I don't respond to Private Messages unless the moderator specifically refers you to me for that purpose. Thank you.

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              • #8
                Okay, it's as I said.

                This was a legal reason to let him go. Nothing you have stated convinces me that it was a smart reason to let him go.
                The above answer, whatever it is, assumes that no legally binding and enforceable contract or CBA says otherwise. If it does, then the terms of the contract or CBA apply.

                Comment


                • #9
                  So you are saying its a legal but not smart?

                  I see now, thanks.
                  Last edited by blueeyed; 02-11-2009, 06:32 AM.

                  Comment


                  • #10
                    You're doing a lot of decision making based on rumor and that appears to be what is getting you into trouble.

                    I would never tell anyone NOT to talk to a lawyer but until you ACTUALLY receive notice from his attorney that there is action being placed against you (and unless there is more to the story than you are telling us I can't imagine what case he would have) I don't think it's something you need to jump to immediately.

                    If you receive any communications from his lawyer then yes, you would need to contact one. Until then, you probably do not need to hire one, though if you have a corporate counsel it couldn't hurt to run it by them.
                    The above answer, whatever it is, assumes that no legally binding and enforceable contract or CBA says otherwise. If it does, then the terms of the contract or CBA apply.

                    Comment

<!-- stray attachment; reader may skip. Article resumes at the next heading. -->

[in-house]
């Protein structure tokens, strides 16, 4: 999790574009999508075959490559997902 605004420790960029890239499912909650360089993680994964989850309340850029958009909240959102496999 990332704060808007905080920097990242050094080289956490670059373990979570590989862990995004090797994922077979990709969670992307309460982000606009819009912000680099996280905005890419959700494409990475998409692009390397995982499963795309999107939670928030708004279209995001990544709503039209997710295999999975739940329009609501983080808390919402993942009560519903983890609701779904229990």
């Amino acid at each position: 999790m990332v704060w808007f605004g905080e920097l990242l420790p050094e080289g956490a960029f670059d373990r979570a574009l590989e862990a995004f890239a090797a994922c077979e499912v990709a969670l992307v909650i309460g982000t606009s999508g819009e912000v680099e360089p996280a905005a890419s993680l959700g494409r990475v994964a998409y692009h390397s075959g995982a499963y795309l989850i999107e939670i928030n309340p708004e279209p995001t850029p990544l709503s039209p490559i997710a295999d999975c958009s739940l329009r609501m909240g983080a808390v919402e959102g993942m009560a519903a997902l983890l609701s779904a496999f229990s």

• #11
                      Also, the OP seems to be saying that if I was working for the company that I could get anyone I did not like fired by simply starting the rumor that they were looking for a job elsewhere.
                      "Reality is that which, when you stop believing in it, doesn't go away".
                      Philip K. **** (1928-1982)

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                      • #12
                        Yes this was a rumor, I had no proof that my employee was looking someone told me this.

                        Comment


                        • #13
                          Originally posted by DAW View Post
                          Also, the OP seems to be saying that if I was working for the company that I could get anyone I did not like fired by simply starting the rumor that they were looking for a job elsewhere.
                          And if that gets around, what type of "loyalty" do you think there's going to be then?
                          I don't respond to Private Messages unless the moderator specifically refers you to me for that purpose. Thank you.

                          Comment


                          • #14
                            You're firing people based on rumors but you expect blind loyalty from them?

                            Please tell me that you understand the irony of this.
                            The above answer, whatever it is, assumes that no legally binding and enforceable contract or CBA says otherwise. If it does, then the terms of the contract or CBA apply.

                            Comment


                            • #15
                              Even though it was legal, I don't understand either why you would terminate someone based on a rumor of looking for another job & that you had no proof of it being true.
                              Last edited by Betty3; 02-11-2009, 12:26 PM.
                              Too often we underestimate the power of a touch, a smile, a kind word, a listening ear, an honest compliment, or the smallest act of caring, all of which have the potential to turn a life around. Leo Buscaglia

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                              Comment